These are late 16th century cottages, built as typical artisan cottages in which women did straw-plaiting, or lace-making to add to funds. The suggestion that the highwayman Dick Turpin was hidden here on his way to York is entirely mythical! The name came from an 18th century owner, Thomas Turpin.
The houses were bought by William Drake in about 1790, said to be so that he could secure the tenants’ votes, and were restored and then dated on the rear of the building ‘TDTD 1798’ (Thomas Drake Tyrwhitt-Drake) – see below. The cottages were sold by the Tyrrwitt-Drake family at the auction in 1928 and the average price for each cottage was about £300! See the photo gallery below for a copy of the auction sale particulars for some of the cottages – the house numbers have changed since then.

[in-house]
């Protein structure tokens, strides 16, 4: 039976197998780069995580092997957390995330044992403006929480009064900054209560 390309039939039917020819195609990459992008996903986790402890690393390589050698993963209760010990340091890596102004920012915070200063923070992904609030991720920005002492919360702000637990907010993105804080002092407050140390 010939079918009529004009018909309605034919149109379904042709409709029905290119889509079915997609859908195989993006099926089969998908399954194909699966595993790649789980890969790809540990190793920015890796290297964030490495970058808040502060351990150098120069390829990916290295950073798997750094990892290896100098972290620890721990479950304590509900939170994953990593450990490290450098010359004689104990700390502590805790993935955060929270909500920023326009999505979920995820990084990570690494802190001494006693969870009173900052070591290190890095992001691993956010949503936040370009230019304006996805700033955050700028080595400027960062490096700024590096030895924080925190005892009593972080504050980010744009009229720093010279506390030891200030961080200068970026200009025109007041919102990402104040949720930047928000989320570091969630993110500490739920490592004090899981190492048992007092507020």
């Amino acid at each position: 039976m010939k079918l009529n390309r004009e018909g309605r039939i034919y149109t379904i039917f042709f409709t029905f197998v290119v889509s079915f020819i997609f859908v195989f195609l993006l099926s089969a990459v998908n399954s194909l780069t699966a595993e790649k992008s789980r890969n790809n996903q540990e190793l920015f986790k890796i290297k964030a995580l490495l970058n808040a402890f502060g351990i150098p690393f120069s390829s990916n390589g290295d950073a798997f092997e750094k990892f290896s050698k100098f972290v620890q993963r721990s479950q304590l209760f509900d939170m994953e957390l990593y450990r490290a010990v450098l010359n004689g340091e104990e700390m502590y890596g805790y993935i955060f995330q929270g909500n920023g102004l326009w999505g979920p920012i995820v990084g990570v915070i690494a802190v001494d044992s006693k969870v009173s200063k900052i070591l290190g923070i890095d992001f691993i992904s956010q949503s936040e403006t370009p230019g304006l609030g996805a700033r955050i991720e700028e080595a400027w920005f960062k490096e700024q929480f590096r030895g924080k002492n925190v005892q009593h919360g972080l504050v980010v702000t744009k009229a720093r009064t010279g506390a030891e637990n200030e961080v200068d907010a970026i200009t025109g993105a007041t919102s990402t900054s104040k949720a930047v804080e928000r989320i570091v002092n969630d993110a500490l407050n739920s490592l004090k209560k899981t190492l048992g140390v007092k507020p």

Click on any of the photographs below to enlarge it and to see the description. Then click on forward or back arrows at the foot of each photograph. To close the pictures, just click on one.